Award affirmed.

NOTE. Reported in 101 N.E.2d 197.



The appellant complains of our initial opinion herein because we failed "to expressly decide and pass upon the question duly presented in appellant's brief as to whether or not the Full Industrial Board decided the question of whether or not appellant received personal injuries by reason of an accident arising out of and in the course of his employment by the appellee on November 25, 1945."

We find, upon a re-examination of the record, that the date of the appellant's alleged accident is fixed as of February 10, 1946, in his application for compensation. The undisputed evidence however indicates that he relies upon an accident which he claims occurred on November 25, 1945. It is evident that the Industrial Board, in preparing its award, used the date stated in the application and found that the appellant suffered no accident arising out of and in the course of his employment on that date and made no finding concerning an alleged accident on November 25, 1945. The appellant now insists that the award should be reversed because such finding does not dispose of the real issue in the case, to-wit, did the appellant suffer accidental injuries arising out of and in the course of his employment on November 25, 1945? The failure of the board to dispose of this issue is rendered harmless by its further finding that the injuries for which the appellant seeks compensation are "due to causes unrelated to his employment with the defendant herein."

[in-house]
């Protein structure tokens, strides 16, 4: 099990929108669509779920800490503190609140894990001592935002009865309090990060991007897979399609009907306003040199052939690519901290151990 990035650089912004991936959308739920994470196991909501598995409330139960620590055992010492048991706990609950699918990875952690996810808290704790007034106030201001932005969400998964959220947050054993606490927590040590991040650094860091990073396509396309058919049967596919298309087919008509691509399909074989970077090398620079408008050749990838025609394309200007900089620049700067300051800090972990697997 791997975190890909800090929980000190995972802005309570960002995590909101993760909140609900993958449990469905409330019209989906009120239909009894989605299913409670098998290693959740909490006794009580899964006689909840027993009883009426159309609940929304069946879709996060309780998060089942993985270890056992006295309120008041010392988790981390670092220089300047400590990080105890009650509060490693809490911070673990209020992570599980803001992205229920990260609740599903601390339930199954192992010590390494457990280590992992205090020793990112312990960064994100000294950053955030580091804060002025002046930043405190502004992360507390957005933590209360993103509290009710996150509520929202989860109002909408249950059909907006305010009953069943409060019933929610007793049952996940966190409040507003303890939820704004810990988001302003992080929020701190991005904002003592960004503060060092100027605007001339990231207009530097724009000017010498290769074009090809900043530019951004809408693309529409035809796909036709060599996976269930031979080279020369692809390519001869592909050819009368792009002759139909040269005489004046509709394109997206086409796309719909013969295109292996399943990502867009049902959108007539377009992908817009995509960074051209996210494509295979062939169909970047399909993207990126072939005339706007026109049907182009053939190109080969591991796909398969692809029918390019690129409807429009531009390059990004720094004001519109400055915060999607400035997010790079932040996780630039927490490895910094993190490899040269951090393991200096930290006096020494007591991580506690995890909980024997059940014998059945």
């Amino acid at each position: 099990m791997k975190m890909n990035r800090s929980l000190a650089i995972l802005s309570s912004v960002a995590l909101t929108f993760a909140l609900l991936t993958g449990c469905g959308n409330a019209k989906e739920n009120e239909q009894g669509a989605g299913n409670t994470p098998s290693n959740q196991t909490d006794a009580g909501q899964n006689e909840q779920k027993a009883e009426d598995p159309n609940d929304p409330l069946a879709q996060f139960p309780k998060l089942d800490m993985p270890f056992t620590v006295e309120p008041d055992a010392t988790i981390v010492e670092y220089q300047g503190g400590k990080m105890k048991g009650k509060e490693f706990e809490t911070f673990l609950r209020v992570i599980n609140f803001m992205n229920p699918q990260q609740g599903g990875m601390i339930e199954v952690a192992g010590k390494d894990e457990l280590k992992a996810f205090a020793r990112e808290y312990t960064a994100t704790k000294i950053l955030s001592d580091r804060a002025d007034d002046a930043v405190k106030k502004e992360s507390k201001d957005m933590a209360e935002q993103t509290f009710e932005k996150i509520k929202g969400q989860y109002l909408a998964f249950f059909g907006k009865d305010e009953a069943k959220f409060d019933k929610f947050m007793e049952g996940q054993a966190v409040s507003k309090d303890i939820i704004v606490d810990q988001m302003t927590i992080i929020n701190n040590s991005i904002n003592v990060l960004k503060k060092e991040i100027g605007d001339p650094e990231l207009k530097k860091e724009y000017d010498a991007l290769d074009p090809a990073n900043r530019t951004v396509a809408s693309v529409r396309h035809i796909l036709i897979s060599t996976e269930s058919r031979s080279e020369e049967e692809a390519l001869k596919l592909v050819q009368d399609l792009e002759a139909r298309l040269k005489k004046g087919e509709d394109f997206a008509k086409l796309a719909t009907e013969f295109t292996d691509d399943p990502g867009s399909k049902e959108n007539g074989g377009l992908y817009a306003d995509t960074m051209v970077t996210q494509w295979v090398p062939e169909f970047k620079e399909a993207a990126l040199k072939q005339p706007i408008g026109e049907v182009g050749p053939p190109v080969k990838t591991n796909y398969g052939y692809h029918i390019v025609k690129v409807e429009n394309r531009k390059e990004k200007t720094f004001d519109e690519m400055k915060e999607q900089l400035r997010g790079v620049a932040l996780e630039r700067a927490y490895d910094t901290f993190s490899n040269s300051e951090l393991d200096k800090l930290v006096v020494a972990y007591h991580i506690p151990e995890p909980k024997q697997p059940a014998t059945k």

Other grounds for a rehearing, ably presented, concern matters discussed in our initial opinion. We remain unpersuaded of error.

Rehearing denied.

NOTE. Reported in 103 N.E.2d 221.